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Strangers' incredible act for Sydney kids barred from seeing dying dad

More than $200,000 has been raised for a family who were initially told only one of of four Sydney children would be allowed into Queensland to see their dying father due to coronavirus restrictions.

On Thursday, Mark Keans’s family made national headlines after their story emerged.

But just hours later after the Queensland government faced criticism, all four of Mr Keans’s children were granted permission to go visit their father, but the cost will be $16,000, according to Seven News.

The agreement for the four children to get an exemption to cross the NSW-Queensland border was expected to be finalised on Friday and Queensland Health authorities had been working with Mr Keans’s family, AAP reported.

Pictured is Mark Keans, the 39-year-old father with terminal cancer and his four children. His family was initially told by Queensland authorities only one of his children, from Sydney, would be allowed to visit him in hospital.
Mark Keans, the dying father in Brisbane will be able to see his four children one last time, as the Queensland Government finalises an exemption and the public raised money for the quarantine expenses. Source: GoFundMe

The $16,000 would cover the family’s quarantine as they would be arriving from Sydney. NSW, the ACT and Victoria are deemed a coronavirus ‘hotspot’ by Queensland.

A relative told Sky News the family had been offered a deal which included entry to Queensland and a police escort to the hospital for supervised visits with Mr Keans, while wearing protective equipment.

Multiple members of Mr Keans’s family made exemption applications for a visit that were under consideration by Chief Health Officer Jeannette Young, according to AAP.

Hours after a GoFundMe was set up to help raise money for the family to pay for the quarantine, over 100 Australians have raised more than $225,000 at the time of publication, surpassing the $30,000 goal.

A GoFundMe spokesperson confirmed to Yahoo News Australia Prime Minister Scott Morrison has donated $1000 to the cause.

The GoFundMe states the money raised will also be put towards travel costs, care, treatment and funeral expenses.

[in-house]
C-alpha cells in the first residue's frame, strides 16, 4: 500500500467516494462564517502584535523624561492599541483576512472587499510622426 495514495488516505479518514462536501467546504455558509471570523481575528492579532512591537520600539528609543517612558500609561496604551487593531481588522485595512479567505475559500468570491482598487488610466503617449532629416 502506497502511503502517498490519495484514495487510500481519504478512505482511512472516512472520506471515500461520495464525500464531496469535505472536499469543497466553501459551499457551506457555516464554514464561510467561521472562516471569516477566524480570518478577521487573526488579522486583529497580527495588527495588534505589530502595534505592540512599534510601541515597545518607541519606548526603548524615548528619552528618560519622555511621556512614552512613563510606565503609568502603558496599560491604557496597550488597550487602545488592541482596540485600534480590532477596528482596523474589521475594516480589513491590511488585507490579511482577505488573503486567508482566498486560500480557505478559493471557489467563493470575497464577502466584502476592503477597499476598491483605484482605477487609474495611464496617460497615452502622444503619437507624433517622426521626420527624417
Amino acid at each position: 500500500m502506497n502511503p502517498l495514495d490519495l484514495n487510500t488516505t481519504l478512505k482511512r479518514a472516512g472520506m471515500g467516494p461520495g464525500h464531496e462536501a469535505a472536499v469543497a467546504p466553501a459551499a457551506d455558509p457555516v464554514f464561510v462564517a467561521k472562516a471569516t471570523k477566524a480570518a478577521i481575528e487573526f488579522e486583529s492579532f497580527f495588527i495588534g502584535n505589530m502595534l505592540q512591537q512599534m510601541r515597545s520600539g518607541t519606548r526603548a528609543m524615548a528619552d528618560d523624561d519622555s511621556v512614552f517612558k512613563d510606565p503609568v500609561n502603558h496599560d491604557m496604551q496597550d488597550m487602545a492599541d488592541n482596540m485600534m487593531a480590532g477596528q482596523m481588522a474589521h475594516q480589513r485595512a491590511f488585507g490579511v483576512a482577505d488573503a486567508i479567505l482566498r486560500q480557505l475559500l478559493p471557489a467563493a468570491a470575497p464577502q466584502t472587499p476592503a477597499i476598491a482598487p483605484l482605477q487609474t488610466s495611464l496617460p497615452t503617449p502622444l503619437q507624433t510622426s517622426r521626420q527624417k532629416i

Speaking to the Today Show on Friday, Mr Keans’s sister, Tamara Langborne, said the family was so thankful for “everybody and everything”.

A photo of Mark Keans and his four children. All his children have now been granted an exemption to see their dying father in Queensland.
The GoFundMe set up to support Mr Keans's family has raised more than $210,000, so the family won't have to pay for mandatory quarantine. Source: GoFundMe

Ms Langborne said her brother was “quite overwhelmed” given what has happened in the past few days, but he was now a slightly more positive.

“He is seeming a bit more positive, but, I mean, his health is not going the best,” Ms Langborne said.

“It is hard because we are seeing that over the final week, we are hearing it in his voice but we can't be there to support him and I think that he is struggling with that, especially my family is struggling with that as well.”

Mr Keans was diagnosed with late-stage cancer in July this year and the GoFundMe says it is unlikely he will make it past Christmas this year.

In addition to asking for money, the GoFundMe also asks people to “please speak up and express your upset at the cruel actions of the QLD government and QLD health authorities”.

In a previous statement to Yahoo News Australia, Queensland Health said the department sympathised with Mr Keans’s situation.

“We understand and sympathise that this is a very difficult time and there are challenges,” the spokesperson said.

“We are in the midst of a global pandemic and we need to protect our communities, especially the most vulnerable members of the community.”

The heartbreaking story of a dying father wanting to see his four children one last times comes amid a heated border row.

Prime Minister Scott Morrison says he has personally raised with about 40 cases with Premier Annastacia Palaszczuk during the pandemic, including seeking visitation rights.

Queensland Premier Annastacia Palaszczuk has come under fire over the border situation, with Prime Minister Scott Morrison saying he has had to raise multiple cases with her. Source: AAP
Queensland Premier Annastacia Palaszczuk has come under fire over the border situation, with Prime Minister Scott Morrison saying he has had to raise multiple cases with her. Source: AAP

Also on Thursday, a 26-year-old woman from Canberra made headlines after she wrote a scathing letter to Ms Palaszczuk after she applied for an exemption to visit her dying father but wasn't approved until Friday, two days after his death.

Despite a personal plea from Mr Morrison, Sarah Caisip was still not allowed to leave quarantine to go to her father's funeral on Thursday, instead making her final farewell at a private viewing after the service.

Ms Palaszczuk accused Mr Morrison of trying to bully her over the state's strict border restrictions when he rang her on Thursday morning on behalf of Ms Caisip.

"I would hope that the prime minister would work in a cooperative manner with everyone across this country, and this divisiveness, and these fights, and this intimidation, and this bullying is the worst I've ever seen in my lifetime,” Ms Palaszczuk said.

– with AAP

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